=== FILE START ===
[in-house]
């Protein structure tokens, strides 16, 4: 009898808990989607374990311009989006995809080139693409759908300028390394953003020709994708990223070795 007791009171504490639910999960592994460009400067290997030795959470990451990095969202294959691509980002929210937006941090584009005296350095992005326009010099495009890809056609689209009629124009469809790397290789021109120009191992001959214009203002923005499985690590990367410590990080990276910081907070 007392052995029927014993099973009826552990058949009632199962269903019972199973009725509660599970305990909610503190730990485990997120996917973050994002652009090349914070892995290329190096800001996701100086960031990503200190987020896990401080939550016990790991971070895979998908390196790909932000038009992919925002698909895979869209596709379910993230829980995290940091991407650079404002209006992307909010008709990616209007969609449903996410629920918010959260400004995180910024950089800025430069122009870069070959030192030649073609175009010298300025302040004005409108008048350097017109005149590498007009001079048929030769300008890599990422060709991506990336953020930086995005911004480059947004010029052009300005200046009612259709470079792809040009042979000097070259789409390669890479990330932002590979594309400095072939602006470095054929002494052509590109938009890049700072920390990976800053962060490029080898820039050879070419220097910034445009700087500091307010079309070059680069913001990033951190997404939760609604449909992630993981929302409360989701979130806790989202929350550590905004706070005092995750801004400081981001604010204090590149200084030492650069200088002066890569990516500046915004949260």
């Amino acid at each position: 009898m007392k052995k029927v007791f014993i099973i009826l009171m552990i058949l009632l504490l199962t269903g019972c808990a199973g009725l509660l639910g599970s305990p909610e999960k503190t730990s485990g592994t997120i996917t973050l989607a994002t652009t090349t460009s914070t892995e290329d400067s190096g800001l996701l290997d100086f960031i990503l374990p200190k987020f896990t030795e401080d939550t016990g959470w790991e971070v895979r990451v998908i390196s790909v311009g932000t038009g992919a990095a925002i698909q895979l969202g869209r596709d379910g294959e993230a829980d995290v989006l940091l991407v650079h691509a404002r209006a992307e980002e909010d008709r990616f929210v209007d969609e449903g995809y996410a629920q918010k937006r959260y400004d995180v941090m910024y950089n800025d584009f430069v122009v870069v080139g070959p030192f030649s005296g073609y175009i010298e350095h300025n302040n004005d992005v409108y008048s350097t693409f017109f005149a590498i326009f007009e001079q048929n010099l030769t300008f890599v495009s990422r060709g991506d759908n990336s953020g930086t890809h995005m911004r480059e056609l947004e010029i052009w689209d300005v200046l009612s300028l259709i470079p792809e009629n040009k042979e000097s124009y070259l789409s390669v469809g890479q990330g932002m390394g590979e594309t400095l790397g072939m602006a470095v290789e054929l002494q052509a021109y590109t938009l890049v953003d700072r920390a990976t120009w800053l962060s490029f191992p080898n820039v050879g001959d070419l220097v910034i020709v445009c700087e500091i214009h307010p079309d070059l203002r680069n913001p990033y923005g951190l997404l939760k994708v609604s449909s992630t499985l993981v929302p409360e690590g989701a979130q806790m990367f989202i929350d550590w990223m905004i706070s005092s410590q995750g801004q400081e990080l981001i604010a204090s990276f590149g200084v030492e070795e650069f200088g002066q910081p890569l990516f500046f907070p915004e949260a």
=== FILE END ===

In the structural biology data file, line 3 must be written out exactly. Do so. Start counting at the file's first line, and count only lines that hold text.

């Amino acid at each position: 009898m007392k052995k029927v007791f014993i099973i009826l009171m552990i058949l009632l504490l199962t269903g019972c808990a199973g009725l509660l639910g599970s305990p909610e999960k503190t730990s485990g592994t997120i996917t973050l989607a994002t652009t090349t460009s914070t892995e290329d400067s190096g800001l996701l290997d100086f960031i990503l374990p200190k987020f896990t030795e401080d939550t016990g959470w790991e971070v895979r990451v998908i390196s790909v311009g932000t038009g992919a990095a925002i698909q895979l969202g869209r596709d379910g294959e993230a829980d995290v989006l940091l991407v650079h691509a404002r209006a992307e980002e909010d008709r990616f929210v209007d969609e449903g995809y996410a629920q918010k937006r959260y400004d995180v941090m910024y950089n800025d584009f430069v122009v870069v080139g070959p030192f030649s005296g073609y175009i010298e350095h300025n302040n004005d992005v409108y008048s350097t693409f017109f005149a590498i326009f007009e001079q048929n010099l030769t300008f890599v495009s990422r060709g991506d759908n990336s953020g930086t890809h995005m911004r480059e056609l947004e010029i052009w689209d300005v200046l009612s300028l259709i470079p792809e009629n040009k042979e000097s124009y070259l789409s390669v469809g890479q990330g932002m390394g590979e594309t400095l790397g072939m602006a470095v290789e054929l002494q052509a021109y590109t938009l890049v953003d700072r920390a990976t120009w800053l962060s490029f191992p080898n820039v050879g001959d070419l220097v910034i020709v445009c700087e500091i214009h307010p079309d070059l203002r680069n913001p990033y923005g951190l997404l939760k994708v609604s449909s992630t499985l993981v929302p409360e690590g989701a979130q806790m990367f989202i929350d550590w990223m905004i706070s005092s410590q995750g801004q400081e990080l981001i604010a204090s990276f590149g200084v030492e070795e650069f200088g002066q910081p890569l990516f500046f907070p915004e949260a």